An attending physician’s perspective

I was in the audience at the 2006 SIR Dotter lecture (Veni, Vidi…Vanished) by Andy Adam, and it was an eye-opening presentation. He raised a critical issue with respect to recruiting trainees to interventional radiology; which was, as he put it: “perhaps we are fishing from the wrong pond”.  Interventional radiology is a rapidly evolving specialty performing very complex interventions, which require a much greater clinical foundation. While interventional radiologists have always received excellent technical training, our trainees must mature the clinical skills that complement their technical prowess. This clinical training must start early, as it is near-impossible to master the gamut of interventional techniques along with the inherent clinical competency necessary, to safely and appropriately manage these patients in a year-long fellowship. This is where recruiting becomes critical, as we must target those that want to become disease experts and want to longitudinally manage their patients.

As SIR’s RFS and MSC have worked to reach out to medical students, we have noticed several important trends. First, there has been a tremendous buzz in medical schools as many medical students want to pursue an “interventional radiology residency”. Medical students interested in interventional radiology tend to be passionate about patient care and minimally invasive solutions for the treatment of disease. They often are considering a surgical specialty or procedural medical specialty, rather than diagnostic radiology residency. Many of them want direct patient contact. These are the students who would thrive under interventional radiology’s new training paradigm, the dual certificate passed on 11 September 2012 by the American Board of Medical Specialties (ABMS). These are the students who will make vascular and interventional radiology thrive as the 37th primary specialty in medicine.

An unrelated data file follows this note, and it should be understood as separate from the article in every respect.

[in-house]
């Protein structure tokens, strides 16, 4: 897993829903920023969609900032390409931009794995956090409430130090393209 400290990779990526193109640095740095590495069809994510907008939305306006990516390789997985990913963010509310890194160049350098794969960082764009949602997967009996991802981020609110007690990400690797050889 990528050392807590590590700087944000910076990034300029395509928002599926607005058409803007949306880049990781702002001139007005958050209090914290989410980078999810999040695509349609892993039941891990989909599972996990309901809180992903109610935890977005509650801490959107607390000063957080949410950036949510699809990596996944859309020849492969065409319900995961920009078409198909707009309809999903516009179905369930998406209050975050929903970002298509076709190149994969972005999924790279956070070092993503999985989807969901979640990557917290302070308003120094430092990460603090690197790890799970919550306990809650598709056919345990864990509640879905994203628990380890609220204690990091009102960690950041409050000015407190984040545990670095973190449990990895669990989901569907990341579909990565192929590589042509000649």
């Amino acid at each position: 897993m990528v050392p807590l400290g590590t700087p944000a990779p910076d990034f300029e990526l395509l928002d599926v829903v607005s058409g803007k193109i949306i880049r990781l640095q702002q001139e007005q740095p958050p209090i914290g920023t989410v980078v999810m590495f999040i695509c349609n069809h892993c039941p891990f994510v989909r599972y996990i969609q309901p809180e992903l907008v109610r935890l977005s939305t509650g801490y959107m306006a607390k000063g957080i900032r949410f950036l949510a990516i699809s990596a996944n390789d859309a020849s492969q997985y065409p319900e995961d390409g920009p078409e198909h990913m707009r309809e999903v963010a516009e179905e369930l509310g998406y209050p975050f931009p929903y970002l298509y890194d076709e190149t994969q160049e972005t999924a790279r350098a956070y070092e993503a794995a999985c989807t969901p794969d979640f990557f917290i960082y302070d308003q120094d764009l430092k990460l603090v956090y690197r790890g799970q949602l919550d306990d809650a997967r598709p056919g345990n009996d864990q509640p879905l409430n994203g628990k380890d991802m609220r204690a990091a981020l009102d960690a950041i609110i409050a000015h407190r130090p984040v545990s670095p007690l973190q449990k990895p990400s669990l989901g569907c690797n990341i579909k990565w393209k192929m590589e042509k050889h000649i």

Currently, the MSC is working to increase medical student attendance at SIR’s annual meeting. We have developed a two-day curriculum dedicated for medical students at the upcoming 2014 SIR meeting in San Diego. We have also introduced a new scholarship that will allow students to attend the annual meeting and made SIR membership free to all medical students. We look to our colleagues in Cardiovascular and Interventional Radiological Society of Europe (CIRSE) as they have had great recent success in having nearly 400 students come to their most recent meeting. I hope that we can collaborate with our international colleagues at CIRSE and share resources to educate and recruit clinically-minded medical students who want to provide minimally invasive options, as we continue to see the rapid evolution of our young specialty. The key to interventional radiology’s current and future success is the recruitment of passionate and highly motivated medical students. I hope that the international interventional radiology community joins us in this task. If you are interested in learning more, or getting involved, please contact me at gvataken@gmail.com.

Alok Bhatt is with the Department of Radiology, University of Southern California, USA. Nicholson Chadwick is with the Department of Radiology, Virginia Commonwealth University, and Geogy Vatakencherry is a Vascular and Interventional Radiology attending at Kaiser Permanente Los Angeles Medical Centre, Los Angeles, USA